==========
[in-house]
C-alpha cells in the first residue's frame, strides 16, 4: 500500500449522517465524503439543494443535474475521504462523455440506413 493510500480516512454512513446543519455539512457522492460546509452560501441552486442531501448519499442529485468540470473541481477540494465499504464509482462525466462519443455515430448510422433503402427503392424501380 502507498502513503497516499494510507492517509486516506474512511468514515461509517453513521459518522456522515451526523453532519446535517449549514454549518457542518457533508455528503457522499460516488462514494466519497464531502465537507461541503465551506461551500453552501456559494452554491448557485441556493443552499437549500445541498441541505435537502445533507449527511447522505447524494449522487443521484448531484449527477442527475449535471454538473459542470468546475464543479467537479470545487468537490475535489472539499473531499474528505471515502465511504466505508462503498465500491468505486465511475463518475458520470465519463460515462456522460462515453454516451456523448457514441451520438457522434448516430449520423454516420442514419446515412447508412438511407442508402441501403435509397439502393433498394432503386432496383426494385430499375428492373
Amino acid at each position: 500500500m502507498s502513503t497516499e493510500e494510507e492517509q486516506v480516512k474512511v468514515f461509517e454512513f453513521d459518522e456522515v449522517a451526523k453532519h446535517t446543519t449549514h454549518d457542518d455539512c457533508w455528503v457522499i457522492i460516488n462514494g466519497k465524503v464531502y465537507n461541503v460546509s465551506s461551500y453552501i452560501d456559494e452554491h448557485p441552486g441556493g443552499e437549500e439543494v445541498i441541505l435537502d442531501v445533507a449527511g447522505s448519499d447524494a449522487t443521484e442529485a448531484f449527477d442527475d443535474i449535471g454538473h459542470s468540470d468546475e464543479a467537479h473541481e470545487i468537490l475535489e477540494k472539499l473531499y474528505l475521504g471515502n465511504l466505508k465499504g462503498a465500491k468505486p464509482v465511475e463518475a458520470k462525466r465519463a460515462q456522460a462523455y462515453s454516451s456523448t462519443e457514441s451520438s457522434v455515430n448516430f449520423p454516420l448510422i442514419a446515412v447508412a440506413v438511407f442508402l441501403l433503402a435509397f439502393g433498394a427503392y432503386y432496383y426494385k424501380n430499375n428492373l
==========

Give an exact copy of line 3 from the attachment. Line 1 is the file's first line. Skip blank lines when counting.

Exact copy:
Amino acid at each position: 500500500m502507498s502513503t497516499e493510500e494510507e492517509q486516506v480516512k474512511v468514515f461509517e454512513f453513521d459518522e456522515v449522517a451526523k453532519h446535517t446543519t449549514h454549518d457542518d455539512c457533508w455528503v457522499i457522492i460516488n462514494g466519497k465524503v464531502y465537507n461541503v460546509s465551506s461551500y453552501i452560501d456559494e452554491h448557485p441552486g441556493g443552499e437549500e439543494v445541498i441541505l435537502d442531501v445533507a449527511g447522505s448519499d447524494a449522487t443521484e442529485a448531484f449527477d442527475d443535474i449535471g454538473h459542470s468540470d468546475e464543479a467537479h473541481e470545487i468537490l475535489e477540494k472539499l473531499y474528505l475521504g471515502n465511504l466505508k465499504g462503498a465500491k468505486p464509482v465511475e463518475a458520470k462525466r465519463a460515462q456522460a462523455y462515453s454516451s456523448t462519443e457514441s451520438s457522434v455515430n448516430f449520423p454516420l448510422i442514419a446515412v447508412a440506413v438511407f442508402l441501403l433503402a435509397f439502393g433498394a427503392y432503386y432496383y426494385k424501380n430499375n428492373l